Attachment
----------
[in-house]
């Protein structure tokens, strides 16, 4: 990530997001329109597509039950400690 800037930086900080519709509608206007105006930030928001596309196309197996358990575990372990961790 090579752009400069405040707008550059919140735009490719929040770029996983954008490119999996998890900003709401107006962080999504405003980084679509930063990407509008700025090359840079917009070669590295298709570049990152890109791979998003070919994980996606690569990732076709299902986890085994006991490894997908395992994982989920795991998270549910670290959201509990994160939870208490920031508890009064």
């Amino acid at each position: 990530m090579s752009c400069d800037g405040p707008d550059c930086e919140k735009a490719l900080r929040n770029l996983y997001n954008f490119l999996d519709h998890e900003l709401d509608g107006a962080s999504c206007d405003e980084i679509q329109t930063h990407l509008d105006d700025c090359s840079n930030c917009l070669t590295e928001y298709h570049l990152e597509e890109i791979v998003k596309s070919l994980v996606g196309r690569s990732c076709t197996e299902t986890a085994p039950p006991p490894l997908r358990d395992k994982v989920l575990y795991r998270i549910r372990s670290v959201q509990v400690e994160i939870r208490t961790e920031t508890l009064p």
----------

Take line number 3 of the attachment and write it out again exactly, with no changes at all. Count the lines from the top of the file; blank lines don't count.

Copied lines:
């Amino acid at each position: 990530m090579s752009c400069d800037g405040p707008d550059c930086e919140k735009a490719l900080r929040n770029l996983y997001n954008f490119l999996d519709h998890e900003l709401d509608g107006a962080s999504c206007d405003e980084i679509q329109t930063h990407l509008d105006d700025c090359s840079n930030c917009l070669t590295e928001y298709h570049l990152e597509e890109i791979v998003k596309s070919l994980v996606g196309r690569s990732c076709t197996e299902t986890a085994p039950p006991p490894l997908r358990d395992k994982v989920l575990y795991r998270i549910r372990s670290v959201q509990v400690e994160i939870r208490t961790e920031t508890l009064p």